Having read this, I also tried to ascertain the opinion of some other scholars and found two interesting pieces of commentary on Diana L. Eck’s book. In one, William Dalrymple, historian and the celebrated author of The Last Mughal, writing a review in The Guardian (July 27, 2012) cites an incidence involving Jonathan Duncan, an East India Company Orientalist, who had encountered a holy man in the Varanasi of 1792 AD. Puran Puri, the holy man “attended by 16 disciples” had measured out “the sacred geography of India with his footsteps” and “was by no means unique” in his endeavor. Dalrymple goes on to state that Duncan, or for that matter the British in the 18th Century, were not the very first Europeans to find out India as a single land. In his own words:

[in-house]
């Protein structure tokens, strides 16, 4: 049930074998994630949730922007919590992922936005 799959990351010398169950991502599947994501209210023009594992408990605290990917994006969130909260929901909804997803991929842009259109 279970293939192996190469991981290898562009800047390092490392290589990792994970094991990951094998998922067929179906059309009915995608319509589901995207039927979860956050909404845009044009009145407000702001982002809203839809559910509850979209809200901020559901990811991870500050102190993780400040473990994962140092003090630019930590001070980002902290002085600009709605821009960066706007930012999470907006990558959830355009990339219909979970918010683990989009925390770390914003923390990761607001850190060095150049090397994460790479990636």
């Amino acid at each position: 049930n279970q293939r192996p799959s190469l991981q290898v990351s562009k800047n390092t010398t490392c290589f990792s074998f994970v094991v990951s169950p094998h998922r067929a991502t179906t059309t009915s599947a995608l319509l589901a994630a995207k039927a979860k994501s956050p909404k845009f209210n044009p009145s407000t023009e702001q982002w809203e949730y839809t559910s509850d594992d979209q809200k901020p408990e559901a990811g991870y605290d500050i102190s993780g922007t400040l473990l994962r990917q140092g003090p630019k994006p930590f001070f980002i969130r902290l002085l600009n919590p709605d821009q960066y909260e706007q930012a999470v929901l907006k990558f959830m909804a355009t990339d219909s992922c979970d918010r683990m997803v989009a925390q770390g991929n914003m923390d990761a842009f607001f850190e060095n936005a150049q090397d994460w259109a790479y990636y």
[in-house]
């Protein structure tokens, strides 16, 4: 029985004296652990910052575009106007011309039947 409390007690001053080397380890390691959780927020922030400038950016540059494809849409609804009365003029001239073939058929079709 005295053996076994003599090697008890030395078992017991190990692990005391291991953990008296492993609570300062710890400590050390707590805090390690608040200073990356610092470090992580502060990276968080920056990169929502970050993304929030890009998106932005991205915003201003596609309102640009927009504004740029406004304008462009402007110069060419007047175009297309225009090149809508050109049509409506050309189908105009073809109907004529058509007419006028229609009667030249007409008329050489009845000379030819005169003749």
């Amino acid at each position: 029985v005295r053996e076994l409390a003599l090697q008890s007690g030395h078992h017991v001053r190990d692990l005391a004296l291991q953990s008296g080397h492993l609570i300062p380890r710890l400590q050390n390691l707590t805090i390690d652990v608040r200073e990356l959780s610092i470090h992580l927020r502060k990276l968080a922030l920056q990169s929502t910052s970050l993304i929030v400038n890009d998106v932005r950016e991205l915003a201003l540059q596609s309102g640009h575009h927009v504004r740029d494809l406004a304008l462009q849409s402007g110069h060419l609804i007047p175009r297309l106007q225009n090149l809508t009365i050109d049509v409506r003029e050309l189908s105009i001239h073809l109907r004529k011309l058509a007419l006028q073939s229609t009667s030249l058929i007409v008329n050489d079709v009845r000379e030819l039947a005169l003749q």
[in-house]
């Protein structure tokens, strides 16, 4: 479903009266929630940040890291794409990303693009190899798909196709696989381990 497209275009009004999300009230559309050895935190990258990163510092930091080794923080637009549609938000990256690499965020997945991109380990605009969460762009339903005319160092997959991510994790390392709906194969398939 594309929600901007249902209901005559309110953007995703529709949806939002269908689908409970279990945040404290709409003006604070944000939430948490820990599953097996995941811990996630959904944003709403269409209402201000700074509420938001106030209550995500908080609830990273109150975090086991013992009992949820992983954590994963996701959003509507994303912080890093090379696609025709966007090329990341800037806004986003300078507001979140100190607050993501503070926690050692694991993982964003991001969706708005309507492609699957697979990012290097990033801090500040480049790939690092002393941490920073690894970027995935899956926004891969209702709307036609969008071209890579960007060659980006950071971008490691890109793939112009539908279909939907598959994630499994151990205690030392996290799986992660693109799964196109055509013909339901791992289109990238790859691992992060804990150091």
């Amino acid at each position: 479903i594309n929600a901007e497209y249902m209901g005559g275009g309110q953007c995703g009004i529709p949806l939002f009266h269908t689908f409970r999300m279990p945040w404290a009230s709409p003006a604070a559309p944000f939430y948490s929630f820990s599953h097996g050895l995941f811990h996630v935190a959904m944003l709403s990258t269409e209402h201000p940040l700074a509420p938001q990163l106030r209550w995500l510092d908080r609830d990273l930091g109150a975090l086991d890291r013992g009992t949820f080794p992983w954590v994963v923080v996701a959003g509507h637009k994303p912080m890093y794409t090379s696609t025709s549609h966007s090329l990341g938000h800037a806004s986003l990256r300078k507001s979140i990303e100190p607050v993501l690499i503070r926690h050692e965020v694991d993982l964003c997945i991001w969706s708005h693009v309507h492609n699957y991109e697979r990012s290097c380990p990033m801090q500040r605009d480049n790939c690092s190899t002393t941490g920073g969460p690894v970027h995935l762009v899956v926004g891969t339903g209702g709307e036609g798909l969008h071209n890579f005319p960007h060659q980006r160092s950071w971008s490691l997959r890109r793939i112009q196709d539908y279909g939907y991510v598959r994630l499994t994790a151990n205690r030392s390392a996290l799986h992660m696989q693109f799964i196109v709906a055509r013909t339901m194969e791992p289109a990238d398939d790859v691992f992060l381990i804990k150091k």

“In the fourth century BC when Alexander the Great first marched his armies over the Pamirs and across the Indus, he arrived at the great city of Taxila, near present-day Islamabad, and questioned the holy men of the town about the land they came from. From personal experience on the pilgrim roads, they were able to give remarkably precise information.”
Chandrahas Choudhury, writing a review of Prof. Eck’s book in the Washington Post (April 13, 2012) states:
“Eck’s perspective has significant political implications. It arguably refutes the widely held notion that India was merely a confusion of diverse kingdoms, cultures and languages until it was politically integrated by the British Empire. Some scholars hold that the idea of Hinduism, too, is the modern tracing of a circle around a diversity of ancient religious beliefs never self-consciously systematized into a whole. This idea struggles to hold up against the layered evidence supplied by Eck’s book, the synthesis of three decades of work on the myths, rituals, cosmology and everyday life of Hinduism.”
This is a wonderful piece of information and ought to be known to all those who feel connected to India, but also for those who consider India an artificial entity.
Compiled by: Rajnish Tiwari